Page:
ProGet Documentation

Helm Feeds in ProGet

  • Last Modified: 2020-04-07

Helm is the package manager for Kubernetes applications. A ProGet package for a Helm feed is known as a chart, which can be used to describe even the most complex application and provide a repeatable, versioned approach to Kubernetes deployments.

This feed type is available starting in ProGet 5.2.

Pre-requisite Configuration

In order to install packages from a ProGet feed using helm, the ProGet feed must be added to the local list of repositories by running this command:

helm repo add proget http://{proget-server}/helm/{feed-name}

Using proget is recommended for the repo name, unless there are multiple feeds configured in ProGet, in which case proget-{feed-name} should be used.

Common Tasks

Installing Helm Charts

To install a chart hosted by ProGet, run the following the commands:

helm repo update
helm install proget/{chart-name}

Note: The Helm CLI references --repo as the argument to install from a custom repository. ProGet is not compatible with the --repo argument, you will likely receive the following error message: "Error: Could not find protocol handler for:". ProGet will only work by adding a repo using the helm repo add command.

Creating Helm Charts

A basic Helm chart can be created using the following commands:

helm create {chart-name}
helm package {chart-name}

The create command will create a template/skeleton chart which can be modified as desired. The package command will package the chart into a .tgz file that can be pushed to ProGet.

Refer to the Helm chart creation documentation for more information.

Publishing Charts

The helm executable does not support pushing Helm charts, so ProGet offers three alternative methods to add charts to ProGet Helm feed:

Upload from ProGet Web Application

On the feed overview page, select "Add Package" and "Upload Chart" to upload a packaged Helm chart (i.e., .tgz file generated from the helm package command).

Publish via HTTP

To push a Helm chart via HTTP, issue a PUT or POST request with the package file as the content to: http://{proget-server}/helm/{feed-name}

This can be accomplished with the following examples:

Invoke-WebRequest http://{proget-server}/helm/{feed-name} -Headers @{"AUTHORIZATION"="Basic " + [System.Convert]::ToBase64String([System.Text.Encoding]::UTF8.GetBytes("{username}:{password}"))} -Method PUT -InFile {chart-name}-{chart-version}.tgz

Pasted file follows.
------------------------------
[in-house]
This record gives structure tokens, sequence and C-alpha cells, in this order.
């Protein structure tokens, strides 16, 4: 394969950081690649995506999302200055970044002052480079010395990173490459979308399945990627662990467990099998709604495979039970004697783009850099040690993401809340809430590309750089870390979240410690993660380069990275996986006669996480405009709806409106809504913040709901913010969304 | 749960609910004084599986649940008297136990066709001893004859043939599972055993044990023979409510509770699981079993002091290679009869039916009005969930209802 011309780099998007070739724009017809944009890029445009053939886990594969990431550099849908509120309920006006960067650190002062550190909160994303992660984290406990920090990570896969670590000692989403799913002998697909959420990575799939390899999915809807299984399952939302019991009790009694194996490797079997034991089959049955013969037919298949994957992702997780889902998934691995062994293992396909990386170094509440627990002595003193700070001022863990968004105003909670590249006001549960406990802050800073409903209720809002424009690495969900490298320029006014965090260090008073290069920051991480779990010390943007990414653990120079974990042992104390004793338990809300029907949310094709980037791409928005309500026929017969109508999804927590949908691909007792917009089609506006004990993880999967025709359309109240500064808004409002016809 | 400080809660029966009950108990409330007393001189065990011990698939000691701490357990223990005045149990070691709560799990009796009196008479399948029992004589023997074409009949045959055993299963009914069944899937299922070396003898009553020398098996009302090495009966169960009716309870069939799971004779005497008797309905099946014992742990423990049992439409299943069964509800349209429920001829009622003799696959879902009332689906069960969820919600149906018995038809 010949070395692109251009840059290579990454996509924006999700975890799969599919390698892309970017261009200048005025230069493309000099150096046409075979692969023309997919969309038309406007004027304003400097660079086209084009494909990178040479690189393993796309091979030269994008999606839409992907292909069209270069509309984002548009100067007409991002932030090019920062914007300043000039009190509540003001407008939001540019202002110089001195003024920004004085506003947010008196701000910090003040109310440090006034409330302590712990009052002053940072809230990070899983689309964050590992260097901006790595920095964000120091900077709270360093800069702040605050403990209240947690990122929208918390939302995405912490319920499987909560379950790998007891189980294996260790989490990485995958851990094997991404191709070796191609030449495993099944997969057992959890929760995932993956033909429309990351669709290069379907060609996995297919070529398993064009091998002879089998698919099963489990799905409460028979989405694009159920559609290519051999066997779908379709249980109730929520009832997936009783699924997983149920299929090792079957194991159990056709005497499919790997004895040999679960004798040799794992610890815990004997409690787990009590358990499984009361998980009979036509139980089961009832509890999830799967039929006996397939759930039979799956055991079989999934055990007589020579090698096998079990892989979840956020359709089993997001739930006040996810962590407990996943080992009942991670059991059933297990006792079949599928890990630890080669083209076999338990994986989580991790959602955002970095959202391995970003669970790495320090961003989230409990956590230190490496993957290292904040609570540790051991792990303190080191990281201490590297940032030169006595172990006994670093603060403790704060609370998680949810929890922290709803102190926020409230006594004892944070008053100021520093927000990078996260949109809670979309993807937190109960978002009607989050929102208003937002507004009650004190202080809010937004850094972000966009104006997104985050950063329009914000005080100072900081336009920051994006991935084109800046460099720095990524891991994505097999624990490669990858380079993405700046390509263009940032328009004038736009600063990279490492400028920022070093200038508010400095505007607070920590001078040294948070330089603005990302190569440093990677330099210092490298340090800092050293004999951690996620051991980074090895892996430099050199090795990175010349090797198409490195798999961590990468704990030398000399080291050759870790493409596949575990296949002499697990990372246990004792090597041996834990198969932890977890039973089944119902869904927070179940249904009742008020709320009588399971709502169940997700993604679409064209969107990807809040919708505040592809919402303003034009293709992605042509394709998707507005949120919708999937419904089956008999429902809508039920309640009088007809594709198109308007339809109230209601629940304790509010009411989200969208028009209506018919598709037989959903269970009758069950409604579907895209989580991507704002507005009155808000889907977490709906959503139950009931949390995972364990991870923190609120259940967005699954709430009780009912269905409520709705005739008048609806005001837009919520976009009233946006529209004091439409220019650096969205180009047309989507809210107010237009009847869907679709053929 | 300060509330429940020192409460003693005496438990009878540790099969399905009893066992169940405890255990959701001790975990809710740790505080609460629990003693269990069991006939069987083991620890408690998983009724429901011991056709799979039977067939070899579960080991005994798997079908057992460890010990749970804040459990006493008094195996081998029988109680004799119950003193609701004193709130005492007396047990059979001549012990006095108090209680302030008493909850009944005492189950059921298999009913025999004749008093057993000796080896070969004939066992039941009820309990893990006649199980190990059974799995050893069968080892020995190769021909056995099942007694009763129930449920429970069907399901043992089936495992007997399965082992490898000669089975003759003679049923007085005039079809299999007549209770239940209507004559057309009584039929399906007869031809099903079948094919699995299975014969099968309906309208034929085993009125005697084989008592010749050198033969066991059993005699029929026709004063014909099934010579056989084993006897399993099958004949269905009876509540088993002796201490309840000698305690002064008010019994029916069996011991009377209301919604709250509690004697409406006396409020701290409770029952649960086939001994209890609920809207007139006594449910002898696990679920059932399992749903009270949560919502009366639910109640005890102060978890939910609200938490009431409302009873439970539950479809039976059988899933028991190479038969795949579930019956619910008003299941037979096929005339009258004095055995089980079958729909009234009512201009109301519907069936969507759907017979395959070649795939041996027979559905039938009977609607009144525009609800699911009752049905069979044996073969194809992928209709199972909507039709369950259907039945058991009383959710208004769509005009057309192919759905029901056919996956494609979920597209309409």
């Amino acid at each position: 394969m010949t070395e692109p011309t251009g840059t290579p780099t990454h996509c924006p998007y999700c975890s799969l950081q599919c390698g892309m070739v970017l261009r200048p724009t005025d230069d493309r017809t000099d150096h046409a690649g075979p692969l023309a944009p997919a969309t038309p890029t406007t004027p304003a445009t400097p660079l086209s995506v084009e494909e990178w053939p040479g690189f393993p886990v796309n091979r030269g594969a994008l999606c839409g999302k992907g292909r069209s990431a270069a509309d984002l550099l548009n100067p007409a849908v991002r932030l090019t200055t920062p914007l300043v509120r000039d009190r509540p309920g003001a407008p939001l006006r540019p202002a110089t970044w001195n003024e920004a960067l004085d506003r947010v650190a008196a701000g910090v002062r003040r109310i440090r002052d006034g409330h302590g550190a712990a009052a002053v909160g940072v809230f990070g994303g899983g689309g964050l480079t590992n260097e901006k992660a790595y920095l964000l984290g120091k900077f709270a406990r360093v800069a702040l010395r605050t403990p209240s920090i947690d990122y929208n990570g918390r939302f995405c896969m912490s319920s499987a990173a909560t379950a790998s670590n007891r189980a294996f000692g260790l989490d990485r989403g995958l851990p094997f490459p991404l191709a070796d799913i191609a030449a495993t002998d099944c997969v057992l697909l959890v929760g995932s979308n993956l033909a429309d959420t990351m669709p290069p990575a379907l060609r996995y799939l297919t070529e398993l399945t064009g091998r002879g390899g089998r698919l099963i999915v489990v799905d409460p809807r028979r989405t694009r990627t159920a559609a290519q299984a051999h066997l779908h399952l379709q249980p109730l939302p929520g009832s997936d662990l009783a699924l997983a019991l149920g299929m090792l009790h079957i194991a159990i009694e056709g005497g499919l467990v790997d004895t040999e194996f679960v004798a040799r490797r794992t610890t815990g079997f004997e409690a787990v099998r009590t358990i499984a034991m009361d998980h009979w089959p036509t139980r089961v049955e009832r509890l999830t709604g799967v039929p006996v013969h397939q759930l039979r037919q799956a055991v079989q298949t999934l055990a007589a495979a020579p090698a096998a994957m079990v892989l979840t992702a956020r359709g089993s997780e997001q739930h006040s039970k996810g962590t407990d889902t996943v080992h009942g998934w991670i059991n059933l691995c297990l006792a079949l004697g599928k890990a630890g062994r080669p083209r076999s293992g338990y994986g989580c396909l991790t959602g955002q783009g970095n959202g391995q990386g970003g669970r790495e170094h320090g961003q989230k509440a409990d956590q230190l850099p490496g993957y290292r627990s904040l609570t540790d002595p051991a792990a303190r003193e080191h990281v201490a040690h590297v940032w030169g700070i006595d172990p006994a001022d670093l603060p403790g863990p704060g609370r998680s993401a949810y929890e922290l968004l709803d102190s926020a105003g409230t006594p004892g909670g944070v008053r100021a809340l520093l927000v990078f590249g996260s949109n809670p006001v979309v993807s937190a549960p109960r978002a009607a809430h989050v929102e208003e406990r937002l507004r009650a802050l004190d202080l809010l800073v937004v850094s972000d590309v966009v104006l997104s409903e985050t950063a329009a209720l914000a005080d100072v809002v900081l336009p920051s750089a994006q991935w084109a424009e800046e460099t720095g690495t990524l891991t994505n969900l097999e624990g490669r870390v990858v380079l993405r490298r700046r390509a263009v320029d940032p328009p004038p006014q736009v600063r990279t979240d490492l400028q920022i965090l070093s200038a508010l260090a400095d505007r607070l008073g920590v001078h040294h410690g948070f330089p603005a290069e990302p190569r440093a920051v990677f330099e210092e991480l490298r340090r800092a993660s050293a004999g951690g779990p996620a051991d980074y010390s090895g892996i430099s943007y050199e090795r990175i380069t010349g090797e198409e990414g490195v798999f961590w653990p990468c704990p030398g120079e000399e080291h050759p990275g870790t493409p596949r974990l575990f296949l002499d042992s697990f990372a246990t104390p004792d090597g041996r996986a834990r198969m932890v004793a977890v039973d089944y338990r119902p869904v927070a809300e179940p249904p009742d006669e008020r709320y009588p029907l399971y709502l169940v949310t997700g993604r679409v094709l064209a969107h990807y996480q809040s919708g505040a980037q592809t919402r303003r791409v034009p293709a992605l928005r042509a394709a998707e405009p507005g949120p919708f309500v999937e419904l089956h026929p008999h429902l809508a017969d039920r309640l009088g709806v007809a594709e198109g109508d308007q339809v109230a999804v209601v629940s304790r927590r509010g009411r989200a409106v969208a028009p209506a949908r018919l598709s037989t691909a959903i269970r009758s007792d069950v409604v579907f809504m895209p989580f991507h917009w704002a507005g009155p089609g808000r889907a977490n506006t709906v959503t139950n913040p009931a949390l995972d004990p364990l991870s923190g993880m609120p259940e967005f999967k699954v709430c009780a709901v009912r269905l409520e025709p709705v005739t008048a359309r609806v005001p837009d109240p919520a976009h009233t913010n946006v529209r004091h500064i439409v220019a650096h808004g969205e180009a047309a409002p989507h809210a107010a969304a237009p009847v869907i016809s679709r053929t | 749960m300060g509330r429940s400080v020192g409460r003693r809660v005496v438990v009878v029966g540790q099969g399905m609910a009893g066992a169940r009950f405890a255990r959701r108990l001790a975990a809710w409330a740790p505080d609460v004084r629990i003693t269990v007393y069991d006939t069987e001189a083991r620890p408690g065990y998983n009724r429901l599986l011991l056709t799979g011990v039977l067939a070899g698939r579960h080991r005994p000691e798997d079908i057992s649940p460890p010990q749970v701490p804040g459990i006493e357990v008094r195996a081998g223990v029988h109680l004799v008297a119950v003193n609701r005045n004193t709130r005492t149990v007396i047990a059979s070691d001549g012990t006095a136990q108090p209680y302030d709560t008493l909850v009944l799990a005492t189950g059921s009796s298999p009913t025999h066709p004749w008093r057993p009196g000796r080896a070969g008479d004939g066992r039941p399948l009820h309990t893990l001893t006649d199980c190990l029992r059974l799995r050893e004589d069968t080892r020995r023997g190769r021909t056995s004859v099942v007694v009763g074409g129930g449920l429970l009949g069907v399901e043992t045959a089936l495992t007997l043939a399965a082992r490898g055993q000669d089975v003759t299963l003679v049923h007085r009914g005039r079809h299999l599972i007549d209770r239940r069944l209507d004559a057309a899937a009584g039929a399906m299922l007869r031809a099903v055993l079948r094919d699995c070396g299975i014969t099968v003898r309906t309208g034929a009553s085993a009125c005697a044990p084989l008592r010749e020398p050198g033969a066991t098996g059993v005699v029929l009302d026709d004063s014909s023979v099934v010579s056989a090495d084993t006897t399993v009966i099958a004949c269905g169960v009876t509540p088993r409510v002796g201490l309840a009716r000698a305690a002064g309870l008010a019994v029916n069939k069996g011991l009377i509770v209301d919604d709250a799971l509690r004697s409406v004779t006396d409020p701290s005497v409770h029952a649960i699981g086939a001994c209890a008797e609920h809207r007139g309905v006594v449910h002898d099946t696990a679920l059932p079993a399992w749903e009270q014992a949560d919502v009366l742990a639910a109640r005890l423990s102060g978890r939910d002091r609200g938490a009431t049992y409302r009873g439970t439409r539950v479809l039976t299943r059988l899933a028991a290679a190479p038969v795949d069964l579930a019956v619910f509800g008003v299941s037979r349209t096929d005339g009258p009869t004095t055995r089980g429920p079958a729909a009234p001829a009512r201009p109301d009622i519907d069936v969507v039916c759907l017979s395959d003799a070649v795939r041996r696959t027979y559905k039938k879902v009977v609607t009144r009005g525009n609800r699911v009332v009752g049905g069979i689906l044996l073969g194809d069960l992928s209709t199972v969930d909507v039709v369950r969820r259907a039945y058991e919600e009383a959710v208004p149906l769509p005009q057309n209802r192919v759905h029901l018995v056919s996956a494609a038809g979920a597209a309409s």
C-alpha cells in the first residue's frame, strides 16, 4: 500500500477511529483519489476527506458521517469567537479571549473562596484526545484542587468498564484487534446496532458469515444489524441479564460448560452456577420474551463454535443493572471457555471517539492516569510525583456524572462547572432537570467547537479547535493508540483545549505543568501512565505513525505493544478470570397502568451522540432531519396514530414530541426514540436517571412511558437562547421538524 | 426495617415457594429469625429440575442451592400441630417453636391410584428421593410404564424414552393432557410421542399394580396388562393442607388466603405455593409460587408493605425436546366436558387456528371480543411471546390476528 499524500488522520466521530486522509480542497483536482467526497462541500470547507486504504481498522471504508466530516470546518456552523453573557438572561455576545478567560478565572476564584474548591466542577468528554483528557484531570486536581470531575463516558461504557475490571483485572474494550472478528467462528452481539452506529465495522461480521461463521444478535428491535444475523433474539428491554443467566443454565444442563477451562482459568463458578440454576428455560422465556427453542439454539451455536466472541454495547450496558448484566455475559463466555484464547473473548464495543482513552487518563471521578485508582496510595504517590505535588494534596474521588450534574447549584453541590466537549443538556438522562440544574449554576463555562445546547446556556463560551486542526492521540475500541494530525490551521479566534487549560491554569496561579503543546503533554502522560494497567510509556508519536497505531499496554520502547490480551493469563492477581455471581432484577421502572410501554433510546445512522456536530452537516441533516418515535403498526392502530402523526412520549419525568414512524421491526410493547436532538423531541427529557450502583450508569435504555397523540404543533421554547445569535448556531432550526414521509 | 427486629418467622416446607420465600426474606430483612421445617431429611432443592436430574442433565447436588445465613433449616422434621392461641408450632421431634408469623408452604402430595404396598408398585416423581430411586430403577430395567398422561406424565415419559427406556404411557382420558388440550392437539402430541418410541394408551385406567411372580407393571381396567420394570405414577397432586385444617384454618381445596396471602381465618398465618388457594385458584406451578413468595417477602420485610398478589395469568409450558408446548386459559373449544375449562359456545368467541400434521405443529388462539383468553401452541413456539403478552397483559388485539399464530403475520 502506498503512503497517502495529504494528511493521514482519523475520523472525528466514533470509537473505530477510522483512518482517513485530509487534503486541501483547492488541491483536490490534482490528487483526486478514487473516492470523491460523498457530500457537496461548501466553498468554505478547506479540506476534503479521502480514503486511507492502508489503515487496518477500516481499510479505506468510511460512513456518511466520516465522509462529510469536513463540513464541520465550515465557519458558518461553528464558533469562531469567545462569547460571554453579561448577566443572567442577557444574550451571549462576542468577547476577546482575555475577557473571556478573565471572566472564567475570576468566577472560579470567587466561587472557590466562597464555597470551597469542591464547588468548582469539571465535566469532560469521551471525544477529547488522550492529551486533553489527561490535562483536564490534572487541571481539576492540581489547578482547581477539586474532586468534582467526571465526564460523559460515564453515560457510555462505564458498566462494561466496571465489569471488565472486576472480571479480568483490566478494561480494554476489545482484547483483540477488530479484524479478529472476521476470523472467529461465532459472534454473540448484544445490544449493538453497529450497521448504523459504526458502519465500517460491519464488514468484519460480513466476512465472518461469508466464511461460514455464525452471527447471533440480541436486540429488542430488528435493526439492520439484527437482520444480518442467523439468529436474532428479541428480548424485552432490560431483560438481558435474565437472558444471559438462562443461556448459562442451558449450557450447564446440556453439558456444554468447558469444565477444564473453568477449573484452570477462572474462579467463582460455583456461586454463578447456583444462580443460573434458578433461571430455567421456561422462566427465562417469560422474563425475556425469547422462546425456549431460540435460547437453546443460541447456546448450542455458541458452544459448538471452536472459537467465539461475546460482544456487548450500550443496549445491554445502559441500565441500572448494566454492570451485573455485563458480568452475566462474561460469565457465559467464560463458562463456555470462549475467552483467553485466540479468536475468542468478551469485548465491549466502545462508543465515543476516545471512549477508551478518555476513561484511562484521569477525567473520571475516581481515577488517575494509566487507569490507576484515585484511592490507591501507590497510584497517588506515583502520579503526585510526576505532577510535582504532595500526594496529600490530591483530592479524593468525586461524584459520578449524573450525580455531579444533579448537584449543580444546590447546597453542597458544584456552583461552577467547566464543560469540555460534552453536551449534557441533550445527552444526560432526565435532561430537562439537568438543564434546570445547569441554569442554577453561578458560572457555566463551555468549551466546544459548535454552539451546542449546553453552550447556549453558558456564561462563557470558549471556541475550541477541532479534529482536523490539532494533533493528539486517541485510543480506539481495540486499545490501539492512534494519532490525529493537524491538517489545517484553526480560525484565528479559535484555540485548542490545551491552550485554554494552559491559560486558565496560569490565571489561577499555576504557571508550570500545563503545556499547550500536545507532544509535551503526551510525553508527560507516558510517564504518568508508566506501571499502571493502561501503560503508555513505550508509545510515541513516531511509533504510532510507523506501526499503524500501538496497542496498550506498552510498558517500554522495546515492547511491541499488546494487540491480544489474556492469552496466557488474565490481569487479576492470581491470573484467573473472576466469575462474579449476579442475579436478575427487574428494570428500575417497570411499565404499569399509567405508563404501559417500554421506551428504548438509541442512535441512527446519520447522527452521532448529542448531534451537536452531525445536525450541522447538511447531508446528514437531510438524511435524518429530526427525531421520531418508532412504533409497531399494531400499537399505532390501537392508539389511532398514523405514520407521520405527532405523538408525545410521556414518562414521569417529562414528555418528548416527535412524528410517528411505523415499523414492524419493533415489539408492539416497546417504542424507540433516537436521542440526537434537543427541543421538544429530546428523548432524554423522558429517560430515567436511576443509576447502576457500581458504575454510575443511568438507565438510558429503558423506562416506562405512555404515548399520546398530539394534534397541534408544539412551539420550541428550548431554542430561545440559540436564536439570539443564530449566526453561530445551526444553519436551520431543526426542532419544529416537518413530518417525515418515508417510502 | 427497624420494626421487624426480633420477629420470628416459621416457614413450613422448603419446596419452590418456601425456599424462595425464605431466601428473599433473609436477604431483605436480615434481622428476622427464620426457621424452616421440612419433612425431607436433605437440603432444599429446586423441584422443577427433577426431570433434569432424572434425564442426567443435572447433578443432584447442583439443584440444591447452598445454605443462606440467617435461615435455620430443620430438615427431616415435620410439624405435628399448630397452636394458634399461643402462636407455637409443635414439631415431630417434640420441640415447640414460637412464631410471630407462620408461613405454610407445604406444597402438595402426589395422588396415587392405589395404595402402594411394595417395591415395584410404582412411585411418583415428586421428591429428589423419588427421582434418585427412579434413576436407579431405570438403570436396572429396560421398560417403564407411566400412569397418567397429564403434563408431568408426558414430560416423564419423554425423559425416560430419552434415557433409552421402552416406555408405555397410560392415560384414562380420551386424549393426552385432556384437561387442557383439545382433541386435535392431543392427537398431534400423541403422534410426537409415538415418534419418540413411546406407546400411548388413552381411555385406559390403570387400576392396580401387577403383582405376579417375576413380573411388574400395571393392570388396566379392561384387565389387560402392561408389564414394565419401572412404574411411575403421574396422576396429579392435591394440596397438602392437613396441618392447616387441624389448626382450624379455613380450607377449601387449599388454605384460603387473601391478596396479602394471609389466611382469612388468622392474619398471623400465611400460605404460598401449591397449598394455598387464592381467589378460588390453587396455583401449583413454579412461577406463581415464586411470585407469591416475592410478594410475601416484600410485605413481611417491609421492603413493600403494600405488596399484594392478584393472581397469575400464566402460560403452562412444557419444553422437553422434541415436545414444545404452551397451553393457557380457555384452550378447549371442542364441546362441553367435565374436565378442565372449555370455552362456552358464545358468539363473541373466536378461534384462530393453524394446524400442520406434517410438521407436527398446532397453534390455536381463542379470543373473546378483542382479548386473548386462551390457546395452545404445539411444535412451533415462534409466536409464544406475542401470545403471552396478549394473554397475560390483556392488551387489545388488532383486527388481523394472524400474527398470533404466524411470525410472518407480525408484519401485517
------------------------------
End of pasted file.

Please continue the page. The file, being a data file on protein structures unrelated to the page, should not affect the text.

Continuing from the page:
curl http://{proget-server}/helm/{feed-name} --user <user>:<password> --upload-file <chart-name>-<chart-version>.tgz

Pull From External Repository

If the chart version you would like to install is available in an external Helm repository, use this option.

Technical Limitations

Signed (i.e., provenance) charts are not supported at this time but may become available in a future v5.2 maintenance release.

Container Visibility

Helm charts reference a number of container images. These container images are defined in a values.yaml file that is used to populated the deployments.yaml template file. A chart may also be dependent on a number of other helm charts. These dependencies also have a values.yaml file and deploment.yaml template.

ProGet will parse the values.yaml of the chart and its dependencies values.yaml files to find which container images are used. These container images will then be displayed in the chart's description under the Associated Container Images section. ProGet will also attempt to match these associated container images with a container image within your ProGet container registries. If a match is found, ProGet will automatically link the Helm chart to associated ProGet container image.

*This feature is available in ProGet 5.3 and above.

Parsing Requirements

When configuring container images in your values.yaml, the image property must end in image (e.g., image:, redisImage:, postgresImage:, etc.) and contain the following sub-properties: repository, tag (or dockerTag), and optionally registry. If tag or dockerTag is omitted, the latest tag will be used when defining the associated container image.

Container Vulnerabilities

If you have configured your container registries to leverage a vulnerability source, you may have a Helm chart that links to a vulnerable container image. This may cause your Kubernetes install to fail when attempting to pull the container image from your registry. Container images will be blocked if a vulnerability has been assessed and marked Blocked or if you have enabled the Unassessed vulnerabilities to be blocked in Administration > Advanced Settings.

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